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Israel could use detention without trial in bid to stem Arab crime — reports

The controversial tool, known as administrative detention, has long been used against terror suspects; move reportedly supported by police chief, but opposed by many others

In this handout photo from September 24, 2021, a police officer walks with a suspect who was arrested in a series of raids against organized crime elements in Arab and Druze towns across northern Israel. (Israel Police)
In this handout photo from September 24, 2021, a police officer walks with a suspect who was arrested in a series of raids against organized crime elements in Arab and Druze towns across northern Israel. (Israel Police)

In an attempt to battle the ongoing violence and crime in Israel’s Arab community, Israel Police Commissioner Kobi Shabtai is personally pushing to allow the use of controversial, far-reaching measures used only by the Shin Bet security service, according to reports on Sunday.

Hebrew-language television networks said Shabtai wants the police to be allowed to use administrative detentions — a controversial measure commonly deployed against Palestinian terror suspects in the West Bank, as well as extremist settlers — against Arab Israelis.

However, Israel has not previously employed the measure to fight crime.

Israeli security officials have defended the measure in the context of Palestinian unrest, arguing that in some cases, issuing an indictment could force them to reveal sensitive security information. Palestinians and international rights groups, however, have criticized it, contending that Israel abuses it.

“In an emergency, emergency measures must be taken,” a law enforcement official told Channel 12 news.

Separately, Shabtai is also seeking authorization to deny detainees access to a lawyer, Channel 12 reported. Police officials told the network that such sanctions would only be used in extreme cases, with the approval of Attorney General Avichai Mandelblit.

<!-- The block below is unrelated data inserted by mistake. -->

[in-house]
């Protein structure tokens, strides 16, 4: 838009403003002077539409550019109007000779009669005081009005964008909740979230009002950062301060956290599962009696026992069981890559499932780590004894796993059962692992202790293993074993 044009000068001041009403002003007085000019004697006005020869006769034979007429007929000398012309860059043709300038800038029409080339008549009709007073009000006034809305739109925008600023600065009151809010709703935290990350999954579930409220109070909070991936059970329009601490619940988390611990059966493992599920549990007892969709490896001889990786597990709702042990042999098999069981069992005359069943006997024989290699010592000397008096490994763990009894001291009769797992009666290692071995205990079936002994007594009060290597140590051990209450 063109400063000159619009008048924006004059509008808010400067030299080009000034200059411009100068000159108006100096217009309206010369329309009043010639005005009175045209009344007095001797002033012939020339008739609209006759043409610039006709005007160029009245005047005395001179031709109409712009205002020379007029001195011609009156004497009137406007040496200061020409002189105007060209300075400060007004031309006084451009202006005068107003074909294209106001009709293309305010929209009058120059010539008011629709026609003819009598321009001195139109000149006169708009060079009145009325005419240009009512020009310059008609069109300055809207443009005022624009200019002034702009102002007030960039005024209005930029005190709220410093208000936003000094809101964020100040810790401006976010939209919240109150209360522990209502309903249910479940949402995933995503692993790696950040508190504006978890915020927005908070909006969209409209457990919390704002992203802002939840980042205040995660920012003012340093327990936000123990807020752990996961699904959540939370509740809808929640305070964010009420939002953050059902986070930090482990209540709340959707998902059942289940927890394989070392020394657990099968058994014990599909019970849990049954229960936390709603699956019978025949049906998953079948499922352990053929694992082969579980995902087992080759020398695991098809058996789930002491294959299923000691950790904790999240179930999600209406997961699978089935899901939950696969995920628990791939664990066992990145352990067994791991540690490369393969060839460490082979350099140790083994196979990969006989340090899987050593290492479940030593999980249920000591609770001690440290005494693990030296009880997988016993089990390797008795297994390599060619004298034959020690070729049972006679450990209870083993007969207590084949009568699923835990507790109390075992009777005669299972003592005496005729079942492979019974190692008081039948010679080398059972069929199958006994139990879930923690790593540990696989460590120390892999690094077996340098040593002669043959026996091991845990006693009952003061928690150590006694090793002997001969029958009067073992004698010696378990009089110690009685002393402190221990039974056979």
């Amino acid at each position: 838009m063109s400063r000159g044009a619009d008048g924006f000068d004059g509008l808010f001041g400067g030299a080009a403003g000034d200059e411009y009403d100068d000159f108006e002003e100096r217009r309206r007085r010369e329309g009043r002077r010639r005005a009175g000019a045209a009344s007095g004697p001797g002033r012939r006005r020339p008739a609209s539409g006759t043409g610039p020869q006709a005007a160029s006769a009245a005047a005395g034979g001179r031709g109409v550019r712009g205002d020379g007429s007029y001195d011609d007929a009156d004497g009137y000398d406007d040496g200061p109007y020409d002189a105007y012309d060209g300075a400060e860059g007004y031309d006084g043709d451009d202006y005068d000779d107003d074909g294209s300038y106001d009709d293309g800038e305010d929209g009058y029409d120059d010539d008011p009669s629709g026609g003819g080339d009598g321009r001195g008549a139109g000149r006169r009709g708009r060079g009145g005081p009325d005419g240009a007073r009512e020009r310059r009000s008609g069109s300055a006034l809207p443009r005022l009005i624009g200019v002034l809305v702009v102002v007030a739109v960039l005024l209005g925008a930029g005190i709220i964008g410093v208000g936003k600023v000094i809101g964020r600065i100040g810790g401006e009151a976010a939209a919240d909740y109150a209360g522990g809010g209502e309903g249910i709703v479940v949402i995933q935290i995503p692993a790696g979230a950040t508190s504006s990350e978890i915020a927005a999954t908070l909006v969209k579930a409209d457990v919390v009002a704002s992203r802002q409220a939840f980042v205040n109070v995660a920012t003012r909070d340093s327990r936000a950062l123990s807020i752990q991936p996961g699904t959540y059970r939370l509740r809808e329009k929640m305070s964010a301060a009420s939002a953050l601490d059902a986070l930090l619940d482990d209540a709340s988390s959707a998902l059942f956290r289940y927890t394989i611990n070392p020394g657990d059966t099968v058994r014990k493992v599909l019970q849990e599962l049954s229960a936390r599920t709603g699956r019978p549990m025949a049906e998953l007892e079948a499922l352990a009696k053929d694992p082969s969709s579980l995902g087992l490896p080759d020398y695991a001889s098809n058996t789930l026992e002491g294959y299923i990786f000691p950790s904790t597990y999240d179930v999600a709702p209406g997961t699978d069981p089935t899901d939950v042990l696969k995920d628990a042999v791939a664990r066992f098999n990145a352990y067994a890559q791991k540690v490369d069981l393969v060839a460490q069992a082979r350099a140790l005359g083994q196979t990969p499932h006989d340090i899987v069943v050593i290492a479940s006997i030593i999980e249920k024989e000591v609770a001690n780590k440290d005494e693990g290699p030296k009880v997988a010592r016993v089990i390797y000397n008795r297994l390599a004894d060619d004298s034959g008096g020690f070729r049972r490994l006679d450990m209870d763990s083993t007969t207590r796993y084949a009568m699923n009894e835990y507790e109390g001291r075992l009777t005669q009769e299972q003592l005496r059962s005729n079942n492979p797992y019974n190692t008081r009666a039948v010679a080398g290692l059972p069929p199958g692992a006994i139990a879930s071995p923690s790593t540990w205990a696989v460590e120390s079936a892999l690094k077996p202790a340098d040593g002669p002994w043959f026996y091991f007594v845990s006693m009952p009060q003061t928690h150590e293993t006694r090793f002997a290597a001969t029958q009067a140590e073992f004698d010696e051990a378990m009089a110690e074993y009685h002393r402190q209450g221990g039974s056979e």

Police Commissioner Kobi Shabtai at the Knesset, on September 13, 2021. (Olivier Fitoussi/Flash90)

The Kan public broadcaster cited sources saying that under the emerging plan, police would arrest murder suspects — even if they do not have enough evidence to charge them — along with people whom they suspect of planning a murder.

The report added that the new plan was being advanced by government and law enforcement officials, though some cabinet ministers are fiercely opposed. It said that Mandelblit and Supreme Court Chief Justice Esther Hayut participated in the debate.

According to Haaretz, Public Security Minister Omer Barlev and Yoav Segalovitz — who was tapped as the head of a government task force aimed at finding a solution to the ongoing crime — did not participate in the discussions surrounding the use of administrative detentions.

Public Security Minister Omer Barlev attends a ceremony at the National Headquarters of the Israel Police in Jerusalem, on September 5, 2021. (Olivier Fitoussi/Flash90)

Also according to Haaretz, the rest of Israel’s security establishment is not supportive of Shabtai’s desire to implement such a move, adding that it has many legal issues.

“It has no place in a democracy,” Meretz MK Mossi Raz tweeted on Sunday. “I oppose administrative detentions in the occupied territories. We will not allow them to leak into Israel,” he added.

The government has already come under fire for proposing to enlist the Shin Bet domestic security service in law enforcement activities. It is not yet clear to what extent the agency would be used to curb the ongoing violence.

Meanwhile, a 24-year-old man was shot dead on Saturday evening in his home in the northern village of Ilut, apparently as the result of stray gunfire, becoming the 97th apparent homicide victim in the Arab community in 2021, according to a tally by the Abraham Initiatives nonprofit.

The organization said that 80 of those killed this year were victims of gun violence.

Arab Israelis protest rising violence, organized crime and recent killings in their communities, in the Arab town of Majd al-Krum in northern Israel. October 3, 2019. (David Cohen/Flash90)

Violent crime has risen to record levels in Arab communities in recent years.

Authorities have vowed to devote more resources to battle crime in Arab locales, after a series of recent shootings triggered the online #Arab_Lives_Matter campaign to protest the alleged lack of police action.

According to a 2020 Knesset report, some 400,000 illegal weapons are circulating in Israel, the vast majority in Arab communities.

Arab Israelis blame the police, which they say have failed to crack down on powerful criminal organizations and largely ignore the violence, which includes family feuds, mafia turf wars and violence against women.

Both government officials and civil society experts say the violence is the fruit of decades of state neglect. Over half of Arab Israelis live under the poverty line. Their towns and cities often have crumbling infrastructure, poor public services and few job prospects, leading some young people to collaborate with organized crime.

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